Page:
The data collected using ODK was exported to R software version 3.4.2 for analysis. Intention to treat analysis was used as a framework of analysis. All the analysis was used with a 95% confidence interval (CI) and p-value < 0.05 used to declared statistically significant. Since the number of clusters per arm was 11 per arm, a cluster-level summary was used(28) to compare the women’s FP education and male involvement in FP education arm with the control group. A separate cluster-level summary analysis was done the control arm with the women’s FP education arm and the male involvement in FP education arm with the control arm by considering the cluster effect. It should be noted that, the interest of this study was to compare the control arm separately with the intervention arms. Hence, no analysis was made between male involvement in FP education and women’s FP education arms. Finally, the result of FP use and the intention was described with t-test, degree of freedom(df), P-value, mean value of both groups (control and intervention), and adjusted risk with its 95% CI. Moreover, the prevalence ratio (the number of FP users at the end line divided to baseline) was done. Along withan odds ratio were calculated for FP use and intention to use from the absolute risk value manually to make our interpretation more understandable and informative (32).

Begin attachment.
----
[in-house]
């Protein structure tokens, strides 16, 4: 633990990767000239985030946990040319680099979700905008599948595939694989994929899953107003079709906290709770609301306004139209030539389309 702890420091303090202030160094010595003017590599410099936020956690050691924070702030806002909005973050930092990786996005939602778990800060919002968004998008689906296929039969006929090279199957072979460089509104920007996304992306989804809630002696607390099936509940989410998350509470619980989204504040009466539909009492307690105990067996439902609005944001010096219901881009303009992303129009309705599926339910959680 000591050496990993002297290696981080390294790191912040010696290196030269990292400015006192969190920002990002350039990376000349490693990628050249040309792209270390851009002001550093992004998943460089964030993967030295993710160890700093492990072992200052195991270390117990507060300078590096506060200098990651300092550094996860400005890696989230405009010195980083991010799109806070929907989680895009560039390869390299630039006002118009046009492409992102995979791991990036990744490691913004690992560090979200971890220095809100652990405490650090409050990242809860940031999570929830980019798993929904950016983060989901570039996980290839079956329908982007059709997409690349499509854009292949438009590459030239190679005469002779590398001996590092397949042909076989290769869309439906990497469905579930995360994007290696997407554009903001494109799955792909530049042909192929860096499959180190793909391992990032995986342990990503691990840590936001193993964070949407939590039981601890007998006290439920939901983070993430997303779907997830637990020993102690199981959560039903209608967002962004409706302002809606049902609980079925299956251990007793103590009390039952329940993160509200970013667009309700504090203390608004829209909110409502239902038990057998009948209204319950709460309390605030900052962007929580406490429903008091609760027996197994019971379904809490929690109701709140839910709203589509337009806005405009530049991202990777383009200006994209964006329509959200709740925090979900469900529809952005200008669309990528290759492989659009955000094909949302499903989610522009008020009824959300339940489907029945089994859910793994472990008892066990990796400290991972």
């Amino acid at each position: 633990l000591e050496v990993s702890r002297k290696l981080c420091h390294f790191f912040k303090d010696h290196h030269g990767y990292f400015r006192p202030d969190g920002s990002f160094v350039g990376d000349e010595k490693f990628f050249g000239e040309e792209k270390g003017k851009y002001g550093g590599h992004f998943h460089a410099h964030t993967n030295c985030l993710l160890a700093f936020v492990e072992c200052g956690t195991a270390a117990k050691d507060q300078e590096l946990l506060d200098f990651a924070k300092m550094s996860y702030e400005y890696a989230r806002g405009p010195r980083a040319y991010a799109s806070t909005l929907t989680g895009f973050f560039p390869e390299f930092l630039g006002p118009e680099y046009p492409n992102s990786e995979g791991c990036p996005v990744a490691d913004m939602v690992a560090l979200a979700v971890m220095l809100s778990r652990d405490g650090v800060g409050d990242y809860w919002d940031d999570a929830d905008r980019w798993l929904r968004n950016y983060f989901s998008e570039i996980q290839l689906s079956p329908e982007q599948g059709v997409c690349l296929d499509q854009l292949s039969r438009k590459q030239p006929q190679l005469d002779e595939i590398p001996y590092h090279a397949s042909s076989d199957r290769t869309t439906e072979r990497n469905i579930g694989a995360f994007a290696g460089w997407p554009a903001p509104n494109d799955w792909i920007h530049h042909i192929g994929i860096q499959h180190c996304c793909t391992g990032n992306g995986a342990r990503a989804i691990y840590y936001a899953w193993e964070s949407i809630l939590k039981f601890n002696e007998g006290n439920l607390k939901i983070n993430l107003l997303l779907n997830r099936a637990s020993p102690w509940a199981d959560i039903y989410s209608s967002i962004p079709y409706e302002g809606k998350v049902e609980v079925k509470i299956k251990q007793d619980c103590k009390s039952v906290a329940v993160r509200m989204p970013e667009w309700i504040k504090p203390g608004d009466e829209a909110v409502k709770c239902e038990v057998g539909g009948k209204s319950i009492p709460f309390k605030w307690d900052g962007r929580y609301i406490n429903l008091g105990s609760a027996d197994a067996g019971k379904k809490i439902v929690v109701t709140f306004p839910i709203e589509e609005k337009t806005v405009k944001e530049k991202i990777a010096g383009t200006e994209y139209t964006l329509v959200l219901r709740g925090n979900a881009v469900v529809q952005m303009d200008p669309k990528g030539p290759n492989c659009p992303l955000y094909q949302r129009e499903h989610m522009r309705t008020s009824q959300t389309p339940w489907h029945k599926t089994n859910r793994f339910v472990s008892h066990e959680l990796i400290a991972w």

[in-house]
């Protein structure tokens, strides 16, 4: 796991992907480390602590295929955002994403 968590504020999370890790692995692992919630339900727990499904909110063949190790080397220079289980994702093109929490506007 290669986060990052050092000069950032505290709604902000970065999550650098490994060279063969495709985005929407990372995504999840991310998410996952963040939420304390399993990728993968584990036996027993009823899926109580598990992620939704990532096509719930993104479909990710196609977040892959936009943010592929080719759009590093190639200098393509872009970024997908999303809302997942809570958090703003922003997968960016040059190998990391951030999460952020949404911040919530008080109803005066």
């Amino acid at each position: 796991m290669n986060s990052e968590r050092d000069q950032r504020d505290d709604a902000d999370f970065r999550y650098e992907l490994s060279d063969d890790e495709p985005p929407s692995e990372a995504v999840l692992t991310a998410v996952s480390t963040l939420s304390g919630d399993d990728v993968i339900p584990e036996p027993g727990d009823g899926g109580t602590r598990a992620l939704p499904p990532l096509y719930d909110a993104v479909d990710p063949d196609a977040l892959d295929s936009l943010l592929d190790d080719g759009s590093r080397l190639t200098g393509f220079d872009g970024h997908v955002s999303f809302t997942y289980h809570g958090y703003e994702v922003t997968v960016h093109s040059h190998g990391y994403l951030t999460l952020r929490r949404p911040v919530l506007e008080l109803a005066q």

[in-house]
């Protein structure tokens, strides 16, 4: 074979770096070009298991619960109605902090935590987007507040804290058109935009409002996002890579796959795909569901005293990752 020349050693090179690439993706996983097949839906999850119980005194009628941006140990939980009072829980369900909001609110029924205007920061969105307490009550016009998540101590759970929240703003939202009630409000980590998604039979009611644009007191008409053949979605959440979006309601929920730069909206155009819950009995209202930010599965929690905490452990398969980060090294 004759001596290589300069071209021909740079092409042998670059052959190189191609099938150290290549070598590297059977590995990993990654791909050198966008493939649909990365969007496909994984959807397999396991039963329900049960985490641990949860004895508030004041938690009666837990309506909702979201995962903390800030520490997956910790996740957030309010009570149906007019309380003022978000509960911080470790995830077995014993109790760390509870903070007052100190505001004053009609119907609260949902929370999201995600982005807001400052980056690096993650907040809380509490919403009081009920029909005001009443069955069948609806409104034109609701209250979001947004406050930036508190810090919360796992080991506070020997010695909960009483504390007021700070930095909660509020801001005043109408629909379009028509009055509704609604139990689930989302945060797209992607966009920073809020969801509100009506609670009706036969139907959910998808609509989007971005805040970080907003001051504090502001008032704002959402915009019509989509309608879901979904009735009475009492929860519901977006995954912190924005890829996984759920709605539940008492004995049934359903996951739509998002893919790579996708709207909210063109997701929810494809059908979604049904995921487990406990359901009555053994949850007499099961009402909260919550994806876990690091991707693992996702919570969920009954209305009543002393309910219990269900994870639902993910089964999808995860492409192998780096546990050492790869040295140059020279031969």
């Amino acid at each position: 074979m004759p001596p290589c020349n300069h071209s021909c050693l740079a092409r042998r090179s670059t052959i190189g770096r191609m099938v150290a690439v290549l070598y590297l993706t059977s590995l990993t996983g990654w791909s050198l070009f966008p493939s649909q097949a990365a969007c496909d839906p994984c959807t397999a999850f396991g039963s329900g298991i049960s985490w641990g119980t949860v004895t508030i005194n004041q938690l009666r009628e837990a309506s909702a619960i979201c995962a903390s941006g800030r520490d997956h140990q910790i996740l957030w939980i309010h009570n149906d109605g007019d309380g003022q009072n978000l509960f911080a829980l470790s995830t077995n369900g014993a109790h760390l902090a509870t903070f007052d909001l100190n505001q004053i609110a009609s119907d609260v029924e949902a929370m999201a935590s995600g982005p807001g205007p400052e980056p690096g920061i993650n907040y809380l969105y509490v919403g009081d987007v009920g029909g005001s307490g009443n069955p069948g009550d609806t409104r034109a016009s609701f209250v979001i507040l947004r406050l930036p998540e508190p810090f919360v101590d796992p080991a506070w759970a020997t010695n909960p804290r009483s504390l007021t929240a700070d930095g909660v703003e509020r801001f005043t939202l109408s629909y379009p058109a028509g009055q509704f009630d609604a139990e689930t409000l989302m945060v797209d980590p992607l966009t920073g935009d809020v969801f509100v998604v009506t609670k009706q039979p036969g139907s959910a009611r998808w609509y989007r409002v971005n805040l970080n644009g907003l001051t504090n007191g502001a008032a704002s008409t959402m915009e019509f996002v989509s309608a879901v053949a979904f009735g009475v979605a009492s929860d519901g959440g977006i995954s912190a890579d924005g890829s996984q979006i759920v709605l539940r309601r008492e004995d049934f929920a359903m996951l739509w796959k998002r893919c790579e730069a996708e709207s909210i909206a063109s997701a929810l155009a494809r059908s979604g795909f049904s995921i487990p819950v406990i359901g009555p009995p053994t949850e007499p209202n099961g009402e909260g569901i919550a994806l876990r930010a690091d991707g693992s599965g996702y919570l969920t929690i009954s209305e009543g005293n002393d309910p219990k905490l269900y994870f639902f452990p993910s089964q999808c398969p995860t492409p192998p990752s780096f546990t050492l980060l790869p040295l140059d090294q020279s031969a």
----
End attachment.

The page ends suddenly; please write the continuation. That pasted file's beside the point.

Any changes to the trial outcomes after trial commenced
Even though, we strictly follow the protocol we have the following deviation from the original: First, in the beginning, we intend to provide the intervention for six months, however as the project life extended we provide the intervention for 9 months ; Second) we plan to analyze that data using Generalized estimating equation (GEE) which allows for baseline or covariate adjustment in the final model. However, we are unable to run the model with GEE due to the limited number of clusters per arm (<15). Hence, we use cluster-level summarizes to analyze the collected data and to report our result (32).